When retail sales of recreational marijuana officially become legal in July, the city will be able to issue as many as four licenses to those who want to sell it.
Now the Planning Department is working with the Law Department to finalize a proposed ordinance to decide how to best regulate recreational marijuana in the community when sales become legal expected on July 1, City Planner Lee Pouliot.
Once a draft is completed it will be sent to the Planning Board and the Zoning Board to be modified. The City Council will have to vote to adopt it.
“We have a medical marijuana ordinance to go by so we aren’t starting from scratch … I’m hoping to see something soon,” said City Councilor James K. Tillotson, who is the chairman of the board’s Ordinance Committee which will review and possibly modify any proposed regulation.
But creating an ordinance is especially complex for recreational marijuana because there are eight different types of licenses for cultivation and for sales. In addition, there are permits for testing labs and research labs that would not be selling marijuana but would be handling it, Pouliot said.
The state will allow the city to issue up to four licenses for retail recreational marijuana shops. The number is based on the amount of liquor licenses the community is allowed under state law, he said.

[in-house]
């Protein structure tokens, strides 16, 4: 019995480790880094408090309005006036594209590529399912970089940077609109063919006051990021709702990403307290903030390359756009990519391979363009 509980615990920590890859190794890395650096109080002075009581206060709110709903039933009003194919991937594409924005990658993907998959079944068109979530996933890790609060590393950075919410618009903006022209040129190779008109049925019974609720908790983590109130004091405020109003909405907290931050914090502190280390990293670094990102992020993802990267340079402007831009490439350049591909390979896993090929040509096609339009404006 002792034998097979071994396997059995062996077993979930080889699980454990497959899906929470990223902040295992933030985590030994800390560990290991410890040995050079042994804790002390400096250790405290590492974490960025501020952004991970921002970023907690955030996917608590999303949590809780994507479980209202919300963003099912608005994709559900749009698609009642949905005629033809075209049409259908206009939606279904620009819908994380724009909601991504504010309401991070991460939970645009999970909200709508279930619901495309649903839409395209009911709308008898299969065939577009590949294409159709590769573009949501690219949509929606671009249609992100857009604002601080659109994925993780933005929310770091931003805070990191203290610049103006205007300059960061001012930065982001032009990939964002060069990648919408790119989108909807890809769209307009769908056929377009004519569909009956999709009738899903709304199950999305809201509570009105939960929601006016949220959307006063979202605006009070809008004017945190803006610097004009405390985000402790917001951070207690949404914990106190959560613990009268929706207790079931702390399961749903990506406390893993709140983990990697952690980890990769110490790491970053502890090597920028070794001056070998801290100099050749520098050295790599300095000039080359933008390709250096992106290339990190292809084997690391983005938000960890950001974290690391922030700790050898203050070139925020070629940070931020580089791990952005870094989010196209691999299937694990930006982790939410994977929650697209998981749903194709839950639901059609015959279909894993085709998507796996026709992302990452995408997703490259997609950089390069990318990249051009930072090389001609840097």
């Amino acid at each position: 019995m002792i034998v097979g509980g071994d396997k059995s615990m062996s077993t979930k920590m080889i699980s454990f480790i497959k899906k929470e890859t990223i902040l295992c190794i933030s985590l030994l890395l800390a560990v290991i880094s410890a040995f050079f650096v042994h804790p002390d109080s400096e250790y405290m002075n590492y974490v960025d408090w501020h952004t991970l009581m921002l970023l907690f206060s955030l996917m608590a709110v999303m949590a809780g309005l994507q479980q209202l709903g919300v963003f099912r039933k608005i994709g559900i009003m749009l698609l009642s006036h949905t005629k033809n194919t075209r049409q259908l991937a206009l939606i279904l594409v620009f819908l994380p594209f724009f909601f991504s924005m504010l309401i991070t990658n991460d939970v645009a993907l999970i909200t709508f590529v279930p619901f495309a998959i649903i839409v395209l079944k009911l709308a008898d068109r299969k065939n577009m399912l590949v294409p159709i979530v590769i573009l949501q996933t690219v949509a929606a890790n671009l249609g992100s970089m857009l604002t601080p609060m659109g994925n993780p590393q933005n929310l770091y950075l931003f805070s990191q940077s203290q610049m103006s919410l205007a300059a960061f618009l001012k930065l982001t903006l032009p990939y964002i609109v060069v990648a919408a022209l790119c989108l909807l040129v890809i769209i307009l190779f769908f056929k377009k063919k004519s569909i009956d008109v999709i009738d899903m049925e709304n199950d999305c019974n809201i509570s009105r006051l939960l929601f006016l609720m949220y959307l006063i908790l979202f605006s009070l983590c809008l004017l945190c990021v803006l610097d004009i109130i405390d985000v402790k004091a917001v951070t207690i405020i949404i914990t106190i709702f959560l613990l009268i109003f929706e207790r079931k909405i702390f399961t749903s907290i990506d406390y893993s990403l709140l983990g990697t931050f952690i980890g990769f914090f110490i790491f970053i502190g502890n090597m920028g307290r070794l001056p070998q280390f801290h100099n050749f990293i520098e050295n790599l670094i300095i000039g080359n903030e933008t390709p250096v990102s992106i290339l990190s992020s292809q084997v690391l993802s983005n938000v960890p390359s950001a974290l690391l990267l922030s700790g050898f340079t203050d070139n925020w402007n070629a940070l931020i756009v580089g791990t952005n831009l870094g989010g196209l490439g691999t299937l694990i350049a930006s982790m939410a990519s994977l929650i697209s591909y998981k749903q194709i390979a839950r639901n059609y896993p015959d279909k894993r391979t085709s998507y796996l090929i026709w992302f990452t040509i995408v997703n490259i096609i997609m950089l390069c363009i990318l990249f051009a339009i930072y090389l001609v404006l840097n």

The city was one of the first to create an ordinance regulating medical marijuana when it became legal in 2013. Initially the ordinance was so strict that the Council had to modify it because communities cannot make zoning regulations so stringent that they essentially banned all dispensaries.
The City Council in April 2016 granted a permit to allow Mass Alternative Care Inc. to open a medical marijuana dispensary and grow facility at 1247 East Main St. and with it a host agreement that would ensure the city receives a minimum of $50,000 a year in addition to real estate taxes from the company.
The project has stalled. Owners did not return calls for comment.
But the city may see applications for recreational marijuana quickly since Mass Alternative Care received “priority certification” from the state’s Cannabis Control Commission, which gives the company a leg up in applying for a recreational marijuana license.
Similar to liquor license, store owners will need state and local approvals before opening.
Tillotson said he understands the city’s ordinance for recreational marijuana cannot be as restrictive as that for medical marijuana. Communities where the majority of voters cast ballots against legalizing recreational marijuana in the November 2016 election were given the right to implement local bans by Gov. Charlie Baker. Chicopee voters however voted in favor of legalizing marijuana.
The City Council did adopt a one-year moratorium on opening recreational marijuana facilities in April 2017, but that was designed just to give the city time to write an ordinance to regulate them.
Like the medical marijuana ordinance, Tillotson said he believes the recreational ordinance will protect schools, churches and playgrounds by requiring any retail location to be a certain distance from them.
When the ordinance is ready, Tillotson said he expects the Planning Board to include a map of the city that will show areas where the shops will be allowed.
“There are a lot of issues,” he said. “I think a lot of thought has gone into it.”